City Inspector General Joseph Ferguson in 2009 | Brian Jackson/Chicago Sun-Times

City’s inspector general questions value of Emanuel’s wellness program

SHARE City’s inspector general questions value of Emanuel’s wellness program
SHARE City’s inspector general questions value of Emanuel’s wellness program

Inspector General Joe Ferguson on Tuesday raised “serious questions” about whether Mayor Rahm Emanuel’s highly-touted wellness program “is achieving any demonstrable benefits or whether it will ever do so.”

Ferguson noted that cash-strapped Chicago is paying American Healthways Services LLC $3 million-a-year–and $10.5 million through Dec. 31–to administer the program.

But City Hall does nothing to “track or measure” whether the program has either improved employee health or reduced the city’s skyrocketing health care costs, according to the advisory.

The city’s workforce declined by 19 percent — to 33,354 full-time equivalent employees in the decade ending in December 2013. Despite that drop, health care costs rose by 43 percent during the same period.

The threat of a $50 surcharge in monthly health insurance premiums was enough to persuade nearly 85 percent of eligible city employees and their dependents to sign up for the wellness program. The city has so far collected $1.9 million in “non-participation” fees, Ferguson’s report said.

But in the advisory issued Tuesday, Ferguson accused the Emanuel administration of dropping the ball and being long on rhetoric and short on follow-through.

“There are serious questions as to whether the program is achieving any demonstrable benefits and if it will ever do so,” Ferguson wrote.

“The uncertainty surrounding the effectiveness of this and other employee wellness programs makes it critical that the city use the data and lessons gleaned from the first two years of the program either to set and track explicit goals tailored to measurable, targeted policy objectives or allow the current multi-million dollar contract to sunset at the end of fiscal year 2015 until such time as the city can identify measurable expectations and outcomes.”

Emanuel spent his first two years at odds with Ferguson, but the two men have since developed a close working relationship–so much so that the mayor appointed the inspector general to another four-year term and expanded his power to include the Public Building Commission.

That’s apparently why the mayor reacted to Tuesday’s advisory by agreeing with Ferguson that more needs to be done to monitor wellness results. That’s a far cry from the inspector general’s claim that the city has “declined to make any changes” in the way it measures the program.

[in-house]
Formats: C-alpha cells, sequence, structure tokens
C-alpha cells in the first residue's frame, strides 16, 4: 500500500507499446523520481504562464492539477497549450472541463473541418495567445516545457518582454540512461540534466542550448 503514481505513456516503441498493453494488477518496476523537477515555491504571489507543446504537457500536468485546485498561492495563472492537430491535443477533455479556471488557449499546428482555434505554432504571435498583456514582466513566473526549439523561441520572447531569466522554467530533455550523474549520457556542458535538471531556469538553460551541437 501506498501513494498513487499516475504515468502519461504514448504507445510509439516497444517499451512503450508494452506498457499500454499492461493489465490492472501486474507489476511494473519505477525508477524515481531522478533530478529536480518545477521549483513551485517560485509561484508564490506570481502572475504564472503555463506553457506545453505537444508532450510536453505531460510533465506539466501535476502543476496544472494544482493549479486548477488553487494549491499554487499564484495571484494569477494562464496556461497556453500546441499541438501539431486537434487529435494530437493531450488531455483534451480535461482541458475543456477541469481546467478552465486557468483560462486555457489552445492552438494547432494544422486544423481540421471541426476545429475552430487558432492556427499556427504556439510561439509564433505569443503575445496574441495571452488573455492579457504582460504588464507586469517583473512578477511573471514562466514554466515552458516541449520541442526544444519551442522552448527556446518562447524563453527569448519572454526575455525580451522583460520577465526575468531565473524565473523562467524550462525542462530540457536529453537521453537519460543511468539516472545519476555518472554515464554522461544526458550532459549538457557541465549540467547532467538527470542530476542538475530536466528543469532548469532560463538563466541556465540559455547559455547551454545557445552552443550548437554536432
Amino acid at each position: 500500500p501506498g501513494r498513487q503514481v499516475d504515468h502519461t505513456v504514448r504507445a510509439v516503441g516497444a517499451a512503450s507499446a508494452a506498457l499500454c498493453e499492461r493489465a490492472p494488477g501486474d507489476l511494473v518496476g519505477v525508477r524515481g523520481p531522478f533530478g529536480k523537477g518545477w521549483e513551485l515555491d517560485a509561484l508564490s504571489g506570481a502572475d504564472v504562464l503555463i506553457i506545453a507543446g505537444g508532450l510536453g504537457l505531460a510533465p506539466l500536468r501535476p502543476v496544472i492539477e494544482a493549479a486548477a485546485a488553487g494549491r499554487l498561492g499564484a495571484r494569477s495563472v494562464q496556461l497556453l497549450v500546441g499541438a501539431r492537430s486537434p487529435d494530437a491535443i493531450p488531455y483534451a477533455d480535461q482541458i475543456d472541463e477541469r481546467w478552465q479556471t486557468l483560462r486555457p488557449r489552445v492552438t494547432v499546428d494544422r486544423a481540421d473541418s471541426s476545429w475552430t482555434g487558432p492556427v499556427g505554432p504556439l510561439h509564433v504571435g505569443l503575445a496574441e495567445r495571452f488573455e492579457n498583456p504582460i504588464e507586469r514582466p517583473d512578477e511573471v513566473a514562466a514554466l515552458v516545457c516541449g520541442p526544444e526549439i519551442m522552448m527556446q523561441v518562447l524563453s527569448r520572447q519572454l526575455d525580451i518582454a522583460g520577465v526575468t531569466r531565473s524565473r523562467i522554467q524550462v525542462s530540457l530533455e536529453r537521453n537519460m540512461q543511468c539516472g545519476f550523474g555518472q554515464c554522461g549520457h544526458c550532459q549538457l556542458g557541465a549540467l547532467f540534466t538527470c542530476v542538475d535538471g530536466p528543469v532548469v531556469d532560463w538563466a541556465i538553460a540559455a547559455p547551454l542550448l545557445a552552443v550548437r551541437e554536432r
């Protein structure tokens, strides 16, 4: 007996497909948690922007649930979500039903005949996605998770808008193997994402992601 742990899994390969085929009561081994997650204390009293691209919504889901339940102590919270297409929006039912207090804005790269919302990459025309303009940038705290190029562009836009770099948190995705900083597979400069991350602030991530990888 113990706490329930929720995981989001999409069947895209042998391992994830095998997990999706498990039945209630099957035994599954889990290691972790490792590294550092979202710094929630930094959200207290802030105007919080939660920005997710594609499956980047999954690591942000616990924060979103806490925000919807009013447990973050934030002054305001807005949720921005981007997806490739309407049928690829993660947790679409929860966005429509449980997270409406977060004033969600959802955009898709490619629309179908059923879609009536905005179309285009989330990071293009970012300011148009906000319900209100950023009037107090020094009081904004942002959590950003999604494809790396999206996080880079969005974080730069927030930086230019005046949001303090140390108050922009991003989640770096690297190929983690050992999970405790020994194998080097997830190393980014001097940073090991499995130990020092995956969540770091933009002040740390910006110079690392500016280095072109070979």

“If you want to see both improved health care and further reduction in long-term health care costs, you not only have to have participation. But, you have to be able to measure progress, which is what” Ferguson appears to be saying, the mayor said.

“I originally said that. There was some resistance to making progress on, if you have a blood pressure issue or if you have a smoking issue. But, the first step was getting participation. I ultimately would like to see, now that it’s not such a threat, that we measure peoples’ progress if they have one of the six chronic illnesses. But, that’s aspirational. We’ve got to get our partners in labor to agree to that.”

Emanuel noted that roughly six percent of the city’s workforce drives 60 percent of health care costs around the chronic, but controllable illnesses, such as obesity, high blood pressure, heart disease, asthma, diabetes and smoking.

Anecdotally, the mayor said said there is no question that city employees are in better health. He pointed to the case of an operating engineer who stopped the mayor at City Hall to report that he had a heart condition that was only discovered because he had “checked in” with a wellness coach.

Chicago taxpayers spend $500 million a year to provide health care for city employees, nearly 10 percent of the city’s annual budget.

Emanuel campaigned on a promise to save $20 million in 2012 — and $240 million over four years — by implementing an incentive-laden health and wellness plan mirrored after the one pioneered by such private sector companies as Safeway and Johnson & Johnson.

To qualify for continued participation, employees must complete three steps: a bio-metric screening, an online health assessment questionnaire and a “check-in call” with a health adviser from Healthways.

Participants are further required to earn twelve “participation points” each quarter by completing wellness activities that include on-site programming and web-based activities.

Up to 30 percent of wellness participants qualify by getting coaching by telephone, with two calls-per-quarter to discuss goals related to diet, exercise, smoking and emotional health.

Ferguson’s advisory is particularly timely given the fact that Emanuel directed his budget director to meet with the inspector general last week to get his ideas on ways to raise revenue and cut costs.Chicago desperately needs every dollar it can get to erase a $754 million shortfall and solve a combined $30 billion pension crisis at the city and public schools that has dropped both the city’s and the Chicago Public School system’s bond rating to junk status.“In light of the city’s ongoing financial challenges, the city cannot afford to invest in programs of undetermined impact,” Ferguson wrote.

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